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Mycoprotein Turk’y By Quorn

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Well Thanksgiving without turkey is different, at least for the eater, but I did still have to manage the cooking of a bird (for the meat-eaters who came to dinner.)

Happy Tofurky Day

I had a choice for the veggie heads of either Tofurky or Quorn Turk’y Roast

The ingredients listed in the Tofurky, though completely vegan, led me to believe that I would not like the taste of it very much.

Now, the Whole Foods didn’t carry the Quorn turk’y, oddly enough they carried other Quorn products though.

I continued looking until I actually found it at a more mainstream grocery store, on sale too…Frugal Bonus!

The ingredients, though not vegan in any way, were at least a bit more tasty-sounding than the Tofurky. So, purely for research purposes, I decided to give it a try.

The main ingredient in Quorn products is Mycoprotein. According to the Quorn website is, “Mycoprotein (“myco” is Greek for “fungi”) is a nutritious member of the fungi family, as are mushrooms, truffles, and morels. The fungus used in all Quorn™ products is Fusarium Venenatum.”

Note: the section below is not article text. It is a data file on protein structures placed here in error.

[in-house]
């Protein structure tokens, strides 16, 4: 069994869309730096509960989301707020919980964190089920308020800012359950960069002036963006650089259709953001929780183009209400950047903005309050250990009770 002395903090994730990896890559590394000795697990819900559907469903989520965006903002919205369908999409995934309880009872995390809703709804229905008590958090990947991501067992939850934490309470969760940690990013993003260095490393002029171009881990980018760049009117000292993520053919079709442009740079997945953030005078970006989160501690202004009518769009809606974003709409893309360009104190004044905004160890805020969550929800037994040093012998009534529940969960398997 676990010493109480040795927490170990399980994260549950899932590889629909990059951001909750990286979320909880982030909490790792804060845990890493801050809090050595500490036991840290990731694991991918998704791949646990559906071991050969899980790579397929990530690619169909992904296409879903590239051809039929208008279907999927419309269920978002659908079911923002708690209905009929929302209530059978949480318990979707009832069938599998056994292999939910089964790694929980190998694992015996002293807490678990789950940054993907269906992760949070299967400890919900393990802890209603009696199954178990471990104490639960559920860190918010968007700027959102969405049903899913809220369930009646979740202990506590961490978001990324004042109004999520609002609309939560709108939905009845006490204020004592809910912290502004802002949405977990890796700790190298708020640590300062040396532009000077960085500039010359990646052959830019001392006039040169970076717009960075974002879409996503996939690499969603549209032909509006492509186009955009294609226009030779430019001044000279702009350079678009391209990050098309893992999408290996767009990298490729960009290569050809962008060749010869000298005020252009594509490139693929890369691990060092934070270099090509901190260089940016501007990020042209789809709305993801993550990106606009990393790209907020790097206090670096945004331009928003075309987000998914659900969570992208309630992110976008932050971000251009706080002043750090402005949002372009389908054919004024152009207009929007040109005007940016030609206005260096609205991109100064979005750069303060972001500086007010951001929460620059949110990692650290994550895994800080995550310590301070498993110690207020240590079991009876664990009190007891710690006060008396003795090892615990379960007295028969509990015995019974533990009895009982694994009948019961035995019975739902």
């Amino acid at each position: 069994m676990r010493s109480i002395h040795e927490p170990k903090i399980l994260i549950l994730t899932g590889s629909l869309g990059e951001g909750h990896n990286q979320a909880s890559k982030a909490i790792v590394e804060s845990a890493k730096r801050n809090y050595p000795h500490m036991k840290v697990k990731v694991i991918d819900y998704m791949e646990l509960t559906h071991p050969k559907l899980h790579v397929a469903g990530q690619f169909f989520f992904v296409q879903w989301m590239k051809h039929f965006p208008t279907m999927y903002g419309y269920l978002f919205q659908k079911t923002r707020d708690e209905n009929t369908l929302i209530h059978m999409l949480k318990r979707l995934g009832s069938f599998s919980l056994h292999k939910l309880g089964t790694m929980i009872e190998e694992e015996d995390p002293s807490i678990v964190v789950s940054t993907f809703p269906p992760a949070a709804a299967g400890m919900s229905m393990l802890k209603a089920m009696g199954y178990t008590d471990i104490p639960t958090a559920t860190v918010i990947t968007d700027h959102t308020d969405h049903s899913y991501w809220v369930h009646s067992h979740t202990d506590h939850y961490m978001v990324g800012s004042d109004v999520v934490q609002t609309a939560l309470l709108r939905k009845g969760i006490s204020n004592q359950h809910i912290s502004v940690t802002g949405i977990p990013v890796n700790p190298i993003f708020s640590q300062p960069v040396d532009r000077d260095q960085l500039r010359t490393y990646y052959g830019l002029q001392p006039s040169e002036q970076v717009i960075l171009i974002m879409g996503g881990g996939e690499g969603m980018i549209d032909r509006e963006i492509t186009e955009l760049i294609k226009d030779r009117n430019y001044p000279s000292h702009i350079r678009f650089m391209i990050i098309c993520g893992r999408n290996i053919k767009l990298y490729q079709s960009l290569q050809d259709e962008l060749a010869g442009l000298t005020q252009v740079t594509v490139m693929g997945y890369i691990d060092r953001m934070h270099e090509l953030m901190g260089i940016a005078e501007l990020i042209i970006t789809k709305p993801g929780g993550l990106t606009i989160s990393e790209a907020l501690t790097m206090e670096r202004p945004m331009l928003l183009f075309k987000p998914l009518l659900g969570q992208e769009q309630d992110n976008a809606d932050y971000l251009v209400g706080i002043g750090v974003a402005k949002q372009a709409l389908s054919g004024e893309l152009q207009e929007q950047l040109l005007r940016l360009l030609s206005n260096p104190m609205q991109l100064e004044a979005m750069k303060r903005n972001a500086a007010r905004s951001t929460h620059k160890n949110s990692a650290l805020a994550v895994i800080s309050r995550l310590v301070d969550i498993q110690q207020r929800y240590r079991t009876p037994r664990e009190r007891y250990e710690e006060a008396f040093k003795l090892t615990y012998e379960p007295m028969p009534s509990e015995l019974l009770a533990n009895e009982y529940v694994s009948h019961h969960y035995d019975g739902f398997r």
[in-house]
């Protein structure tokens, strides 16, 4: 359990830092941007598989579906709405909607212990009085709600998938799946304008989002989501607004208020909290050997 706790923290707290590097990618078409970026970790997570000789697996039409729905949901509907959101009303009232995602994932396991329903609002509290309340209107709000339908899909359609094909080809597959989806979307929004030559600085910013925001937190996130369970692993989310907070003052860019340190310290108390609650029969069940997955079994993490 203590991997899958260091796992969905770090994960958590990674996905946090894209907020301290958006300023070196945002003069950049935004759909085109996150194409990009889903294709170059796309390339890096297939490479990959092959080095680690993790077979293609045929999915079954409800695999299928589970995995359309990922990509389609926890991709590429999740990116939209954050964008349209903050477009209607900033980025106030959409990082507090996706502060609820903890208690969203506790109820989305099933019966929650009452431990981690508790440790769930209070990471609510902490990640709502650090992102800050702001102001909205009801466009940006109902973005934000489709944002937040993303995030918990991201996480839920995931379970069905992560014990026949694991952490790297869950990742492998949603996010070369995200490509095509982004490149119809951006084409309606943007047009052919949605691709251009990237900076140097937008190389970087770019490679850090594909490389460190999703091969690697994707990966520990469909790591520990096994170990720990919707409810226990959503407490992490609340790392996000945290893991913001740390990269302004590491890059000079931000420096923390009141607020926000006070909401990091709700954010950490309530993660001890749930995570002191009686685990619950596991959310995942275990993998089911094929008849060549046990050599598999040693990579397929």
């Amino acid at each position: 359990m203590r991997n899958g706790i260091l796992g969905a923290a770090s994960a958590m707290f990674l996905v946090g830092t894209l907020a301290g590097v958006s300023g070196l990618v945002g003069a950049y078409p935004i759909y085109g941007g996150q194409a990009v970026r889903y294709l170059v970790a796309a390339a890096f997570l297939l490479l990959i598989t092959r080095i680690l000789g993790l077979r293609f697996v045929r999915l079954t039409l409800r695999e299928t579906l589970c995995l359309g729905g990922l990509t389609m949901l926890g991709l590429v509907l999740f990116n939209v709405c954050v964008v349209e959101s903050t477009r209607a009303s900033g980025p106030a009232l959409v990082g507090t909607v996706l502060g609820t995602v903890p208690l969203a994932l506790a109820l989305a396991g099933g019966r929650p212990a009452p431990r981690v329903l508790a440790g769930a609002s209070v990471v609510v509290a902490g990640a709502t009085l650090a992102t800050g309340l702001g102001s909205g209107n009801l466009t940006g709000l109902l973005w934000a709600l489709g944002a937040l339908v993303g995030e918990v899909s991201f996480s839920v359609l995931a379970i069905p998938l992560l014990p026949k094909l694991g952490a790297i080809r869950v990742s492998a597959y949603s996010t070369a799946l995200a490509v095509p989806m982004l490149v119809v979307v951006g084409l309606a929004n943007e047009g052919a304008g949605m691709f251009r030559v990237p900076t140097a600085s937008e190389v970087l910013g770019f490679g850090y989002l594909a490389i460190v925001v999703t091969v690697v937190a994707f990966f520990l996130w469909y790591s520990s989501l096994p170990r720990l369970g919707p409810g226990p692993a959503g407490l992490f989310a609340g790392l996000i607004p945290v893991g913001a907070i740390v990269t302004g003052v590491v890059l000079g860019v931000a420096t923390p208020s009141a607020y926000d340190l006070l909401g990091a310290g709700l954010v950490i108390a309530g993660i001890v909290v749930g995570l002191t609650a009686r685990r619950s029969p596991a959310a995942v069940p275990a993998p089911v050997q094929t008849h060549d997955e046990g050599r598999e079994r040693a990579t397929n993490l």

Well it sounds interesting enough to me, so I’m trying it for all of you. ;)

On first removing it from the package I thought two things. 1) “Dude, that looks like a big sausage” and 2) “This is overpackaged.”

I like very much that it only takes about 55 minutes to cook. The only thing that I found disconcerting, given the fact that most vegetarians are trying to detox and not re-tox, was that you cook it in a plastic sleeve. I mean tightly wrapped in plastic while sitting in a 425° oven.

You can’t tell me with a straight face that there isn’t some leeching occurring into the food. I just can’t truly believe that.

The directions say to poke some holes through the plastic sleeve before cooking, which I did. Only one word to the wise, don’t poke them on the sides or the bottom. This causes juices to leak out of the package and smolder in a smoky fashion on the bottom of your cookie sheet.

Quorn Turk'y Roast

As for flavor and texture, I did not expect to be all that wowed by either of them.

I cut the slices rather thick and paired them with mushroom gravy. The flavor was surprisingly turkey-like. The texture was relatively palatable, though something about it reminded me of lunch meats or high school cafeteria food.

Overall it left me only slightly envious of the meat-eaters with their steamy, glistening hunks of turkey breast.

The Quorn Turk’y Roast: I would recommend this product, on a 5 star scale, at about 3.5 or maybe even 3.75….worth trying and, with some creative modification, should please most dinner guests.

I would suggest slicing it thin for better texture and using a very yummy gravy along side of it. :)

Happy Thanksgiving!